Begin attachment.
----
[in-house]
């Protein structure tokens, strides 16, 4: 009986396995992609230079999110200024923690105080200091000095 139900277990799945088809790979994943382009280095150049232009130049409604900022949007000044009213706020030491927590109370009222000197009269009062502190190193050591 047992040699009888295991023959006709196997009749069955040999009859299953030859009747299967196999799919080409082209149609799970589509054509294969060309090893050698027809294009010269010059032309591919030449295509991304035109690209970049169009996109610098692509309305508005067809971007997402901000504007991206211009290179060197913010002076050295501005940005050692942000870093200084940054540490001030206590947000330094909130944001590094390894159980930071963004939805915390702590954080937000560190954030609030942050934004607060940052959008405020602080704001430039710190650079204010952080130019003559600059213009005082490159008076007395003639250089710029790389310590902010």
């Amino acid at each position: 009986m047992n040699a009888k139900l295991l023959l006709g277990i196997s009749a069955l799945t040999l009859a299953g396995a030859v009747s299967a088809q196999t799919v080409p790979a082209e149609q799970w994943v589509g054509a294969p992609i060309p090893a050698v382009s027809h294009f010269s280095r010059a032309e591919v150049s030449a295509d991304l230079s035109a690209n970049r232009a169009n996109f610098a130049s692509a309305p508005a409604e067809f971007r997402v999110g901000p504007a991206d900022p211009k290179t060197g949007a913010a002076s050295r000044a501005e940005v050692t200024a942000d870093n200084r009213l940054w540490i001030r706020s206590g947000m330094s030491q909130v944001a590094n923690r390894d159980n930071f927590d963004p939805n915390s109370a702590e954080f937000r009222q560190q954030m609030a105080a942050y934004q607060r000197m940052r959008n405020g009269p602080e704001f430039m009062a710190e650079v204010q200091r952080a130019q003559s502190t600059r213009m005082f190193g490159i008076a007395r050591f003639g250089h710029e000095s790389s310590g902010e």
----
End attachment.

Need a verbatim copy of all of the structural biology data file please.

[in-house]
């Protein structure tokens, strides 16, 4: 009986396995992609230079999110200024923690105080200091000095 139900277990799945088809790979994943382009280095150049232009130049409604900022949007000044009213706020030491927590109370009222000197009269009062502190190193050591 047992040699009888295991023959006709196997009749069955040999009859299953030859009747299967196999799919080409082209149609799970589509054509294969060309090893050698027809294009010269010059032309591919030449295509991304035109690209970049169009996109610098692509309305508005067809971007997402901000504007991206211009290179060197913010002076050295501005940005050692942000870093200084940054540490001030206590947000330094909130944001590094390894159980930071963004939805915390702590954080937000560190954030609030942050934004607060940052959008405020602080704001430039710190650079204010952080130019003559600059213009005082490159008076007395003639250089710029790389310590902010």
């Amino acid at each position: 009986m047992n040699a009888k139900l295991l023959l006709g277990i196997s009749a069955l799945t040999l009859a299953g396995a030859v009747s299967a088809q196999t799919v080409p790979a082209e149609q799970w994943v589509g054509a294969p992609i060309p090893a050698v382009s027809h294009f010269s280095r010059a032309e591919v150049s030449a295509d991304l230079s035109a690209n970049r232009a169009n996109f610098a130049s692509a309305p508005a409604e067809f971007r997402v999110g901000p504007a991206d900022p211009k290179t060197g949007a913010a002076s050295r000044a501005e940005v050692t200024a942000d870093n200084r009213l940054w540490i001030r706020s206590g947000m330094s030491q909130v944001a590094n923690r390894d159980n930071f927590d963004p939805n915390s109370a702590e954080f937000r009222q560190q954030m609030a105080a942050y934004q607060r000197m940052r959008n405020g009269p602080e704001f430039m009062a710190e650079v204010q200091r952080a130019q003559s502190t600059r213009m005082f190193g490159i008076a007395r050591f003639g250089h710029e000095s790389s310590g902010e």